4/40 Art and Language

I’ve recently been perusing the book “The Conspiracy of Art” by Jean Baudrillard. His famous declaration in the late 1980’s was that “art is dead”, and that it was “confiscating banality, waste, and mediocrity to turn them into values and ideologies”.

This is a topic that I’d like to tackle more fully at another time, but there is one aspect of the argument that I would like to talk about today. It is that art, when talked about, is often very difficult to justify, to understand, to grasp, to appreciate, to care about. Music especially is subject to this because it is even less tangible than visual art, and takes longer to absorb. That is, you can look at a Rothko painting in it’s entirety in 1 second, notwithstanding how long it might take to really come to be in relationship with it. But, it takes a full hour to sit through all of Beethoven’s 9th or Eno’s “Neroli”. Further, you can’t put Bach, Iron Maiden, and Ryuichi Sakamoto all in the same room playing simultaneously and hope for acceptable results, though museums do it frequently with visual art.

Human language is a particularly interesting and destructive tool from the viewpoint of shared experience and creativity: it is absolutely necessary in terms of allowing communication, and yet in the very act of that communication it destructively edits and invalidates the experience. By nature, language quantises the subject, jamming a continuum of experience into a single word, chopping away much of the subtle and fine details. Consider talking about colour as an easy example: it’s very easy to say “blue” and yet it can mean thousands of shades. Imagine how much more complex this can be in terms of describing the effect of music in engaging what we usually call “feelings” but which are actually a huge range of physical, psychological, and emotional responses.

The issue is further complicated by songs, because they use language to communicate meaning, using music as a means to strengthen the emotional impact of the words. Without getting into the question of whether music is a human invention, it does beg the question: do the words serve the music, or the music the words?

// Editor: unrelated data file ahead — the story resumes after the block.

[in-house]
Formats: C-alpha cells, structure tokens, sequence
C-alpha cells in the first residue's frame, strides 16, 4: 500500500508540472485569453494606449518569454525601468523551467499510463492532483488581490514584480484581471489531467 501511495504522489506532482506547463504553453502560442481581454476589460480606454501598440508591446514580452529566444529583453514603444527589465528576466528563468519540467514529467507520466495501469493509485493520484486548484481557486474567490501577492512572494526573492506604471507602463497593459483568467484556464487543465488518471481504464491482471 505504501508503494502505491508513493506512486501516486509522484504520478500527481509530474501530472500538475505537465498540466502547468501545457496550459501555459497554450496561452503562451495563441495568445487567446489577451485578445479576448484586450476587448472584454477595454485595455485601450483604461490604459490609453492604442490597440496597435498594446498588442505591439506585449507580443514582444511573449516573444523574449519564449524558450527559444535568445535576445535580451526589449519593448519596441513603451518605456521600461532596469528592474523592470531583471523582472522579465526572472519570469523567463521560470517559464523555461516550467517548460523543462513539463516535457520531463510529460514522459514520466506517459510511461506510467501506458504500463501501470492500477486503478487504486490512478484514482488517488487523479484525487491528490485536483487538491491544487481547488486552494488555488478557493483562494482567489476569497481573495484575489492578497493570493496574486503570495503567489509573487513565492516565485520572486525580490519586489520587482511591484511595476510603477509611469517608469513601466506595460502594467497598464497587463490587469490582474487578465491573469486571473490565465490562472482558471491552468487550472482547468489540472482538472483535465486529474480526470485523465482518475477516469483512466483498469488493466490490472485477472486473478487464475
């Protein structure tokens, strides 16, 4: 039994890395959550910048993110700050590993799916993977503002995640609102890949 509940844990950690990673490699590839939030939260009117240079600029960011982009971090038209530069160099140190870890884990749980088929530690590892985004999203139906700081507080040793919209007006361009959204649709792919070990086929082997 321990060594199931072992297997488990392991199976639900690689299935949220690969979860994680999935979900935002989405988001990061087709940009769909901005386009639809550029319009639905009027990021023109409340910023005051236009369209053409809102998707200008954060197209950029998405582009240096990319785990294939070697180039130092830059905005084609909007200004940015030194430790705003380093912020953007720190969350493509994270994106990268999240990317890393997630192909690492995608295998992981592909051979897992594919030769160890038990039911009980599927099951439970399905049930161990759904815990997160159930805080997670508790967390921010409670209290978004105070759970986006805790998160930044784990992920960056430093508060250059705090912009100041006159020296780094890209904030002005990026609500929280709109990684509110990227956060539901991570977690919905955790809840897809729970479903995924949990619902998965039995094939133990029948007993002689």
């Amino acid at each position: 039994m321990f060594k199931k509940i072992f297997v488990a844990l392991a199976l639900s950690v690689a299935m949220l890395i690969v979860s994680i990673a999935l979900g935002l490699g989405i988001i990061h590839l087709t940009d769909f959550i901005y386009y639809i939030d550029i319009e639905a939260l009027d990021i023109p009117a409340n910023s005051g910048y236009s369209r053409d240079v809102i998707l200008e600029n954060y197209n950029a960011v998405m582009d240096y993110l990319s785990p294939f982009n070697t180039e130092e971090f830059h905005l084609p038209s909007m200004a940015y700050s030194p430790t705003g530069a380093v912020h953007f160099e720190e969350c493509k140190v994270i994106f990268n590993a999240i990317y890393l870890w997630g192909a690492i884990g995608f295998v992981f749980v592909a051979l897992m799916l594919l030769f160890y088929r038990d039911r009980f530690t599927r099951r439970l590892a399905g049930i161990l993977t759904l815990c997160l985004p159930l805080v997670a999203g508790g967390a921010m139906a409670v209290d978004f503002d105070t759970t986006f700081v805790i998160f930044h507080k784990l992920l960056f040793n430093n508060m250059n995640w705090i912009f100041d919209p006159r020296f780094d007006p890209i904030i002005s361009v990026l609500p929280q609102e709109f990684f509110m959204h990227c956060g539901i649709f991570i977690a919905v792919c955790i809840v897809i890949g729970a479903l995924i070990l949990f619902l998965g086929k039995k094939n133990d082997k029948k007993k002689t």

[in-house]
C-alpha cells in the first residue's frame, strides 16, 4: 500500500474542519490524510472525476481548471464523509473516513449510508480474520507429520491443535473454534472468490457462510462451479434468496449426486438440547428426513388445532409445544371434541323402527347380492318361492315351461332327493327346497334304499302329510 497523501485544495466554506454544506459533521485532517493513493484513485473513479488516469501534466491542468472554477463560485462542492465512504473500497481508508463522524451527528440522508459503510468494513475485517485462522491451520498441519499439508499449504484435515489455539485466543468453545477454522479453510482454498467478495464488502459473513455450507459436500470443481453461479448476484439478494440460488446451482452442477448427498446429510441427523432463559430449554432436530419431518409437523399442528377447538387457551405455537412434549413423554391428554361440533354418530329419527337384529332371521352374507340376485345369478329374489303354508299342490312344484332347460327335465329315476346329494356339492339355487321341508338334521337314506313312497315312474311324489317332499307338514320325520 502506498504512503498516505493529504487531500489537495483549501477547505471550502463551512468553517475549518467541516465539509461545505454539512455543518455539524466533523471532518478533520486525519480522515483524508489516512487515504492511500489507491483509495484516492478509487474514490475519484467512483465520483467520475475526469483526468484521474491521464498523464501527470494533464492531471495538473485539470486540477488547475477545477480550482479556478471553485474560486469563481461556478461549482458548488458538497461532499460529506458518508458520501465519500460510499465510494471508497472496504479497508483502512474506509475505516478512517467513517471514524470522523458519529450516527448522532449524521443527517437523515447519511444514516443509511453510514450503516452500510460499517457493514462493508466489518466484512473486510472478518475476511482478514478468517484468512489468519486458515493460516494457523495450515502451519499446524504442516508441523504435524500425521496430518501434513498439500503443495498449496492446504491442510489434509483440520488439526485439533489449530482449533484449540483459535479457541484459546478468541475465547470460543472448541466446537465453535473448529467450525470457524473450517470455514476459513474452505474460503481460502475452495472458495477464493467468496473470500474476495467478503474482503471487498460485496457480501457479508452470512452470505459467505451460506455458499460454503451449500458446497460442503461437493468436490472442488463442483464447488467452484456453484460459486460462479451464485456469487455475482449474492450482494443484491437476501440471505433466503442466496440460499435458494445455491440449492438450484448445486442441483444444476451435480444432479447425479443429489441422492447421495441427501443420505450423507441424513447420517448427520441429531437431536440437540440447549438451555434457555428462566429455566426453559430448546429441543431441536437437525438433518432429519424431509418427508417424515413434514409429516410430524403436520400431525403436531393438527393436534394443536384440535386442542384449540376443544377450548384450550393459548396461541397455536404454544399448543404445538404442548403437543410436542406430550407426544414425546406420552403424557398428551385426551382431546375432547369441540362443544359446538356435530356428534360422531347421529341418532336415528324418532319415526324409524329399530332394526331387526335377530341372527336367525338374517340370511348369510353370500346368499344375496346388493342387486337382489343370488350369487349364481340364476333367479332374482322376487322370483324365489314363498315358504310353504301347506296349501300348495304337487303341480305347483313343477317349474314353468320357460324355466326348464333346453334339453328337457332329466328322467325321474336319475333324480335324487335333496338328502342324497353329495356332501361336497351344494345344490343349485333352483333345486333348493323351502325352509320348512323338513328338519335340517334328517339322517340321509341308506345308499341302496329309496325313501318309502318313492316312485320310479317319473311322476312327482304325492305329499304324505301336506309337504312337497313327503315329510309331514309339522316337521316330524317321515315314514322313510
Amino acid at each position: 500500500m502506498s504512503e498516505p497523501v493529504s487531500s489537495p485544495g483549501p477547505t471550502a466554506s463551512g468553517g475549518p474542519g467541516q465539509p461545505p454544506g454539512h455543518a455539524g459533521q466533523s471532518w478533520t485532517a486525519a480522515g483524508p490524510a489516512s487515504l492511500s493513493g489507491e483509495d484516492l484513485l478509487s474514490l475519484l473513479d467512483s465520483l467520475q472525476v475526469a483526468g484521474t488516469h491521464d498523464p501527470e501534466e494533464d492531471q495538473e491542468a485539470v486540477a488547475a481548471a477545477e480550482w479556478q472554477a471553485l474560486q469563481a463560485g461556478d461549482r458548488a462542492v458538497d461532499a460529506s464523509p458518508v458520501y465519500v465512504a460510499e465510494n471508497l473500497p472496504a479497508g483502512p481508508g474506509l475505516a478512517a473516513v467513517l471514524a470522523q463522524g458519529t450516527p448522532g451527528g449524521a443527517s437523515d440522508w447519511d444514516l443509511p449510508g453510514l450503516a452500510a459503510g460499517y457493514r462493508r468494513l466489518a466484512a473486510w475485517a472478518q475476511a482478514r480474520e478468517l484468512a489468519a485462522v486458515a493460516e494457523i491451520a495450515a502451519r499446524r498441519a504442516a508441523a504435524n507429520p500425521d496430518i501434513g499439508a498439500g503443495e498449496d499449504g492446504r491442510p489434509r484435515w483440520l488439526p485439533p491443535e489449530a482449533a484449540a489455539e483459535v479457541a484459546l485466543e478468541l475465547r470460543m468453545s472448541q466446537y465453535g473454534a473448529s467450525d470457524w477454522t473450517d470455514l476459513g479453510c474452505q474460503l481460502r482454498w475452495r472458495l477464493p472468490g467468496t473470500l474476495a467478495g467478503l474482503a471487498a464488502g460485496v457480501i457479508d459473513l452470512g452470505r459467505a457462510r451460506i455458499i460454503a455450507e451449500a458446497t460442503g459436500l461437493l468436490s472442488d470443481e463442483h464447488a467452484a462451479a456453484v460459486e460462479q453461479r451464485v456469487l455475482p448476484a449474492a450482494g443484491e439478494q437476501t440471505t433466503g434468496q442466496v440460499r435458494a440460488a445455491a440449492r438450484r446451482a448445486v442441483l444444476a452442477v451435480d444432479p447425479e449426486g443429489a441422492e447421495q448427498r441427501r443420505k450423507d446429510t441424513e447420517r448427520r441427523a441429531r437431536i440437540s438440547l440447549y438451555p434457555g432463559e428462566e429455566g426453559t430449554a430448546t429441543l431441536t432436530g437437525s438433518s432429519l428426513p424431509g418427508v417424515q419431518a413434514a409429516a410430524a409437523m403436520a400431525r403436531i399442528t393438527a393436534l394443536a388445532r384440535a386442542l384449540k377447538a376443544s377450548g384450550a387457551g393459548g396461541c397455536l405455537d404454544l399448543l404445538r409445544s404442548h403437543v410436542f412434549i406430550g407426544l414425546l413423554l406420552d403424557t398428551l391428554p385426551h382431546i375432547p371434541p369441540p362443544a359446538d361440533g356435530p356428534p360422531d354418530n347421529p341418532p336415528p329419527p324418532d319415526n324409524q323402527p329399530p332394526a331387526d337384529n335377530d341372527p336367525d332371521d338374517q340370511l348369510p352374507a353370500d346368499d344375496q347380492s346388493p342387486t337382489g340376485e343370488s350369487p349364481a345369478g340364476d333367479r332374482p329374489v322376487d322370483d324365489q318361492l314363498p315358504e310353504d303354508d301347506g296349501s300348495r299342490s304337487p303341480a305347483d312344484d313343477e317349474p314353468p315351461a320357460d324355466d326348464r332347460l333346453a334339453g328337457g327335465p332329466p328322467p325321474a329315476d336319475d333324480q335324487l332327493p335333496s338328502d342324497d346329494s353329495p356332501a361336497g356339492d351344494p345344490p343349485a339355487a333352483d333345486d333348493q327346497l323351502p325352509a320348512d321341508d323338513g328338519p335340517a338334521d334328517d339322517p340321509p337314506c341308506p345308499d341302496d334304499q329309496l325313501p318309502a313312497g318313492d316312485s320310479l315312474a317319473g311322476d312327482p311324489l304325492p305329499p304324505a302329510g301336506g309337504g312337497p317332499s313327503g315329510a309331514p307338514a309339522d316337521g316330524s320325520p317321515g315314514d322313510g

I haven’t even touched on poets – masters of building clouds with bricks.

I myself struggle in writing even this blog as I feel I am quantising my experiences of music and living as I clumsily force words to try to effectively convey what I know I feel. How do you describe “home”?

We have to be careful to protect the non-verbal aspects of our artistic and creative experience. There is a reason why so-called esoteric schools reference the ineffable with such manipulative playfulness. Not being able to explain our art is a strength. Some mystery is good. Good art is mysterious. Why? Because it addresses and expresses aspects of our experience that contain true wealth but cannot be grasped, controlled, catalogued, or spoken about, and yet can be shared. This is the great gift of art for an intelligent species. It is the communication of all the parts of our being that the narrow frequency band of spoken and written language cannot touch. Where language begins, there marketing aka “incomplete truth” begins also. To paraphrase the philosophers: life places on man the demand for harmony while providing none of the conditions for it.